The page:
A family and community in St. Louis County, Missouri have been plunged into turmoil after their daughter, 12-year-old Akeelah Jackson, was hit and seriously injured by a police cruiser involved in a pursuit on the evening of Oct. 14.
The 12-year-old was crossing Halls Ferry Road after visiting a supermarket when the tragedy occurred. While the speed limit on that section is 30 mph, St. Louis County police say that the police vehicle had reached a maximum speed of 59 mph during the chase, and that the cruiser was travelling without its siren or flashing lights switched on.
Police are investigating whether the officer involved was following correct procedure when Akeelah Jackson was struck at around 5:45 p.m. as she crossed the street from the Family Dollar supermarket.
Akeelah Jackson’s family say doctors have told them she may not survive her injuries, which include broken bones, head trauma, and severe internal bleeding. Her father described Akeelah Jackson as “an angel,” and asked for prayers to aid her recovery.
“We need all the prayers we can get right now — her life right now is in God’s hands,” said Willie Jackson in an interview with Fox 2 News. “She’s fighting, she’s a fighter. All the prayers we can get, we’ll accept them.” When asked if he wanted to comment on the actions of the police officer involved, Jackson said: “Right now, I need prayers for my daughter. That’s it.”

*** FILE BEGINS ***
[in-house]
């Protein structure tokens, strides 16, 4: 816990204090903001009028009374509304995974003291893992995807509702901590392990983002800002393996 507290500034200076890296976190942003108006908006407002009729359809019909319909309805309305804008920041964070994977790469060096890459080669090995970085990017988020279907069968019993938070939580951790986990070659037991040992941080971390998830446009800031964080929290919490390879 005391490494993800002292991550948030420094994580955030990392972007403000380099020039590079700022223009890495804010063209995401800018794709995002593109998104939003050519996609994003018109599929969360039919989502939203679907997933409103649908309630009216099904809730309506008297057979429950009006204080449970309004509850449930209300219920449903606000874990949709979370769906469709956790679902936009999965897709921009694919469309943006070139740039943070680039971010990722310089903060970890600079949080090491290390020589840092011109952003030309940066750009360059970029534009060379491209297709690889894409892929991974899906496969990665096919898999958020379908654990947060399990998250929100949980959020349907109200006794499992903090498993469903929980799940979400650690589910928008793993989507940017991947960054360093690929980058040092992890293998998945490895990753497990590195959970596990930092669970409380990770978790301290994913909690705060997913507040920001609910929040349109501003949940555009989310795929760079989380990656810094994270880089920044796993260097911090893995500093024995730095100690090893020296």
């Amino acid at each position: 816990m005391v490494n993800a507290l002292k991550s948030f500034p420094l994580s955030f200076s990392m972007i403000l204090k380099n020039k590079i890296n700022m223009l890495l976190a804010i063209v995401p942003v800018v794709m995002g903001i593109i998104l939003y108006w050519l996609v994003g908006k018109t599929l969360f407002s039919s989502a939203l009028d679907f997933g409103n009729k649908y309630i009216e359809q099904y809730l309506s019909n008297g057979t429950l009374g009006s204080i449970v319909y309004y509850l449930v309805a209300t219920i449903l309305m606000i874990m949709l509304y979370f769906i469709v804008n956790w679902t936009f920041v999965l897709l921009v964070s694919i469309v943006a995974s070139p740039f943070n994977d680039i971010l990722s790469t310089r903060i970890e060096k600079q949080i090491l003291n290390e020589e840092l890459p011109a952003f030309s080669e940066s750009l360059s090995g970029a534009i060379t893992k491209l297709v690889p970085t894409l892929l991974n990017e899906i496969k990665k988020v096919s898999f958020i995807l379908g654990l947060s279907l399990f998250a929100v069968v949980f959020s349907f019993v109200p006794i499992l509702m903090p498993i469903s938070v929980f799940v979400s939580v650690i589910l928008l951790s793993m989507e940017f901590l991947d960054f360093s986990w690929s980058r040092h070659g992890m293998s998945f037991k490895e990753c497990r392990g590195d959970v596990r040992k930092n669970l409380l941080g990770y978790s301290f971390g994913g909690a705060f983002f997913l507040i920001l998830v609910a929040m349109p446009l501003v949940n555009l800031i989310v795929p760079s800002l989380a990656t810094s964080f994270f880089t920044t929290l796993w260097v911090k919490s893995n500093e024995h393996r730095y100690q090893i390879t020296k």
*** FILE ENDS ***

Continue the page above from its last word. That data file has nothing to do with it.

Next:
The street on which Akeelah Jackson was injured is a busy thoroughfare with four lanes of traffic and a central two-way left-turn lane. This meant that the 12-year-old had to navigate her way across 5 lanes of traffic to get to the other side. Sattelite images confirm the concerns of locals, who say that there are no crosswalks in the vicinity of the supermarket.
Police records show that the pursuit lasted a mere 32 seconds and occurred over a quarter of a mile, with the police cruiser reaching a top speed of 59 mph in a 30-mph zone. The pedestrian involved was said to have run across the road in front of the police vehicle.
According to reports, the police officer had observed a suspicious vehicle in the vicinity, and that vehicle suddenly sped off. The police officer made the decision to pursue the vehicle.